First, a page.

View Full Version : What wood species
08-04-2006, 05:57 PM
I'm planning on using genuine mahogany for much of the wood in a 20' SImmons skiff. I'm considering using white oak for the gunnels and other parts that aren't really epoxied (white oak doesn't epoxy well, so i've heard). What about using spanish cedar in lieu of some of the mahogany to offset the cost of the mahogany (its lighter too)? Any other woods I should consider using?
If you check with local sawyers you may be able to get Juniper otherwise known as atlantic white cedar. They also grow some bald cypress in southeastern Va.
08-04-2006, 09:52 PM
I used all mahogany for the floors and used D-fir for all the frames/raised deck framing. If I would have known how little the difference the cost of just using mahogany throughout would have made,being I took a year and a half longer(I would have been able to fit the extra mahogany cost well in the budget in that time) to build than I planned on.It would have been nicer to have it throughout.In a race boat,the ounces you shave here and there matters but The few extra lbs isn't going to make that much difference in a 20ft Simmons.It may even help, unless you plan on being a little anemic on the horsepower side of things. When it all came down to it,there ended up not being a budget and I threw money at it until it was done.You'll end up just wanting what you want for it anyways.I found it more work to make the fir paint friendly anyways compared to the mahogany.Cedar I don't know about but I did consider old growth heart cypress which is more expensive than the mahogany.
08-04-2006, 10:15 PM
I'll probably stick with the GM for most everything and WO for gunwales, etc. SOmeone mentioned using atlantic white cedar at a boat show recently, I asked if I could get it today at the lumber yard, nd they said they could get Spanish cedar. Isn;t that the cedar closet kind of cedar? I know they make humidors out of it.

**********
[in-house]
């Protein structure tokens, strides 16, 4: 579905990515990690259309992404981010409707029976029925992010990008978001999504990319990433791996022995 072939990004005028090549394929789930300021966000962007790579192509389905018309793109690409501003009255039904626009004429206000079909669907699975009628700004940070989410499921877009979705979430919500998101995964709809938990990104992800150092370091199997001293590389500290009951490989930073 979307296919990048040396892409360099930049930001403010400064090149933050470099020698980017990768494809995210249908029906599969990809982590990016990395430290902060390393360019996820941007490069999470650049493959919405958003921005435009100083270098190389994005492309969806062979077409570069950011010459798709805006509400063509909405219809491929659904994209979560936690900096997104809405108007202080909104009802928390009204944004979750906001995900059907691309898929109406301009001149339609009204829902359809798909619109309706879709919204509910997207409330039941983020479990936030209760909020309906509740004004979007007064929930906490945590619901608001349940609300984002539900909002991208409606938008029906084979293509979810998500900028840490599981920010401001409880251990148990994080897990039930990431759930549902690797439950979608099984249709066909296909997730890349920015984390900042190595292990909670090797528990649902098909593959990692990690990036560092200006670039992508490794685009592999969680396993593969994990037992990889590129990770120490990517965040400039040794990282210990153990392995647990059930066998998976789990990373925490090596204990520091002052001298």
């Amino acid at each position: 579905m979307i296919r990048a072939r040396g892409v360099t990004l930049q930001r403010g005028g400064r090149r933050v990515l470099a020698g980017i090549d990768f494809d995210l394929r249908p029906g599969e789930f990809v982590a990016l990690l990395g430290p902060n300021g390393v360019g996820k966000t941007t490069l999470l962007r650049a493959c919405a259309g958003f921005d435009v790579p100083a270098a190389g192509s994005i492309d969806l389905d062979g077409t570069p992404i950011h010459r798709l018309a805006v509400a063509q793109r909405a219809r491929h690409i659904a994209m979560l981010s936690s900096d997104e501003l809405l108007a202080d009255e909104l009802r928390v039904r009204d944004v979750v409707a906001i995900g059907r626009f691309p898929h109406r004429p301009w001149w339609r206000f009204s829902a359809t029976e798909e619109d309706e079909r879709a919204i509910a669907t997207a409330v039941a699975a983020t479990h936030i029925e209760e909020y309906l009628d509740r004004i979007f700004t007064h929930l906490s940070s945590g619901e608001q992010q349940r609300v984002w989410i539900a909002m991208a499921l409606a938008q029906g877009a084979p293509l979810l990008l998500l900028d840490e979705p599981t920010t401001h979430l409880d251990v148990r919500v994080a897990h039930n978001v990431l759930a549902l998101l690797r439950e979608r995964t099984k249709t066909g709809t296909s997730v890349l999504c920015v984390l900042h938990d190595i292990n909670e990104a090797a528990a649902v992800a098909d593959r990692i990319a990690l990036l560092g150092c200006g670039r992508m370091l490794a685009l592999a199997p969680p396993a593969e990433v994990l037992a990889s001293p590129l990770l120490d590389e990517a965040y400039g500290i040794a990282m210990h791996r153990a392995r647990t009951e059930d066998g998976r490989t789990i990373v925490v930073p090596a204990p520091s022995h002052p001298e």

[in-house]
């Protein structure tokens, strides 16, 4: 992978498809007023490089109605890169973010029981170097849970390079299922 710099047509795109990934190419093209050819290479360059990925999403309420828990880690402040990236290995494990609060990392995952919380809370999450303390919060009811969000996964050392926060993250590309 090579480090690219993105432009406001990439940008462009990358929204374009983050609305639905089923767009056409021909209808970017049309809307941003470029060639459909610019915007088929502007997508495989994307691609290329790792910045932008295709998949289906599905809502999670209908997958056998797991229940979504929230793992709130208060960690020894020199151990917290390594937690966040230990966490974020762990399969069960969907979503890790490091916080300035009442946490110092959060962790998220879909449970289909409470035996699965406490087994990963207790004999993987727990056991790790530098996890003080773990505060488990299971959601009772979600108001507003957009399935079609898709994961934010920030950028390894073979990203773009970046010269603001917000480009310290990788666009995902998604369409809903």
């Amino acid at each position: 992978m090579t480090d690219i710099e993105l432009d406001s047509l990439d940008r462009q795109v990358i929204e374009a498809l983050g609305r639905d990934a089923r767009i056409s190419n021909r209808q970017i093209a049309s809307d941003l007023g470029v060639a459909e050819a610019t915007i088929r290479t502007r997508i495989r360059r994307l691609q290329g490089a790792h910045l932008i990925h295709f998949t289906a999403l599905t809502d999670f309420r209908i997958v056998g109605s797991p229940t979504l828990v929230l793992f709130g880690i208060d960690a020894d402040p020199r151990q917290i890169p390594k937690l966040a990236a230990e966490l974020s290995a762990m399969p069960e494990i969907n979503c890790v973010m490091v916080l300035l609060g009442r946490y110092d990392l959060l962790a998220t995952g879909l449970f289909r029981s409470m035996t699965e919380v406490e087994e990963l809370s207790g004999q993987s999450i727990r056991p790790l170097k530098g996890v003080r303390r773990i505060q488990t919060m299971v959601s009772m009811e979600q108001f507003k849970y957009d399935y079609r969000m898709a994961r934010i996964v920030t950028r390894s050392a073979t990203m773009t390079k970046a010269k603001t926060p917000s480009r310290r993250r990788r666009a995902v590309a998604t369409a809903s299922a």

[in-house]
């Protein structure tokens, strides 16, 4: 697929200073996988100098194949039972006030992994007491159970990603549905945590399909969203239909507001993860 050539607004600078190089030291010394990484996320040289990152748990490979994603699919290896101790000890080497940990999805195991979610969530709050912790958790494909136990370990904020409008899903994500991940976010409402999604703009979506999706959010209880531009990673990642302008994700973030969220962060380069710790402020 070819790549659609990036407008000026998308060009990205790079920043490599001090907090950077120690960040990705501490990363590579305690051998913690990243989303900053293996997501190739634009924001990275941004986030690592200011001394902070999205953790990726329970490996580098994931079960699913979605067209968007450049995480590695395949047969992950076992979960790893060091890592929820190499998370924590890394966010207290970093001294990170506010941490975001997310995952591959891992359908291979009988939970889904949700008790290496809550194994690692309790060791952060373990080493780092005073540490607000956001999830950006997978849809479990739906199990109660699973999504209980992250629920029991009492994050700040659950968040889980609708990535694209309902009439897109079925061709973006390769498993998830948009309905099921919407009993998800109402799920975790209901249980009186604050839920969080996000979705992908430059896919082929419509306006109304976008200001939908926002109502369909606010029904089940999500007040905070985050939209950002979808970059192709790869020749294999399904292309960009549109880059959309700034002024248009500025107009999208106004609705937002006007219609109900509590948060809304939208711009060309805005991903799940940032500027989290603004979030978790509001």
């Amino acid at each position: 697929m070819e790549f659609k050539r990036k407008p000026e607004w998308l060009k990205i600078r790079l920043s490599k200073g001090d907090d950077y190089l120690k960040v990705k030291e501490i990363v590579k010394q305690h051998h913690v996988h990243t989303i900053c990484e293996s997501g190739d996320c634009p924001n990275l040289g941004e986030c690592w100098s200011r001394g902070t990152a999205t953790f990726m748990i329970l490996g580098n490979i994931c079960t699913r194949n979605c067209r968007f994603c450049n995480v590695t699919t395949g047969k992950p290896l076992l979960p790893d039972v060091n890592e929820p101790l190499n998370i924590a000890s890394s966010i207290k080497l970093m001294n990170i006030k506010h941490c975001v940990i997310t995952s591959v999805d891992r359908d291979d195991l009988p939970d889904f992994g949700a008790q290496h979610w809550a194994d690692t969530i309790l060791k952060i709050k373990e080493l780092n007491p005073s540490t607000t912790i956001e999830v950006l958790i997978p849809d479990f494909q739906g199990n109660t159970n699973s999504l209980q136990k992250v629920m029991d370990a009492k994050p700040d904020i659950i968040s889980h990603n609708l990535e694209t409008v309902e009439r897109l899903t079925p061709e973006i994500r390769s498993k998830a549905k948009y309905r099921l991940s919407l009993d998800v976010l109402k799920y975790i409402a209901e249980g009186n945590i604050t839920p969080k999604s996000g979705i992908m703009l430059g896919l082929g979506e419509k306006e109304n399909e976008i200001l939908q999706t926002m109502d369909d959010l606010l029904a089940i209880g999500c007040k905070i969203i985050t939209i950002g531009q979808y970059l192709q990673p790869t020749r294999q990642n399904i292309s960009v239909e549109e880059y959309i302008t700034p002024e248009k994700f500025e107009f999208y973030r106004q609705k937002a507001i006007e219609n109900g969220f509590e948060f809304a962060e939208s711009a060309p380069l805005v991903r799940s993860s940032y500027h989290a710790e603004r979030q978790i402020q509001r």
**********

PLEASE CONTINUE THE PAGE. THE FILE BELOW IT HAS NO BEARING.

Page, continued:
08-11-2006, 01:00 PM
Spanish cedar (Cedrela mexicana) s a tropical wood, very different from Atlantic white cedar or other "cedars" that grow in the U.S. Spanish cedar is a good planking wood, lighter and cheaper than Honduras mahogany and durable. It takes fastenings and finishes well. "Closet cedar" is the aromatic one, not very good for boat building.
08-11-2006, 03:00 PM
What about using white ash? Someone mentioned using that- hadn;t heard about that being used in boats much. ALso what about using utile (an african mahogany i think) in place of using the honduras stuff? It would be more economical, and by looking at it, it looks pretty nice.
It's a 20' skiff ,stick with the mahogany, I wouldn't waste the money on white oak either unless it's readily available in your area.
Ash is used quite a bit for oars and axe handles,
08-12-2006, 08:49 PM
THe white oak is very cheap compared to the mahogany, I would use it except i've heard that epoxy and WO don't work well together at all.
08-13-2006, 07:11 AM
I would not use white ash, unless you use it where it won`t always be surrounded by humidity, it`s really not rot resistant.
White oak: good choice but may have problems with epoxie
utile,khaya:good wood from africa not as good in boatbuilding as hondura but twice less expensive around here.
I`ve choosen khaya for my runabout and gonna make a test soon with sapele, another so-called mahog.
08-14-2006, 11:07 AM
I'm getting quotes for white ash and african mahogany (i think its khaya). I don;t think i'll go with the ash though. What about using sapele? I've got some sapele ply, but I think that might be a lumber option. Is spanish cedar very similar to gen. mahogany?
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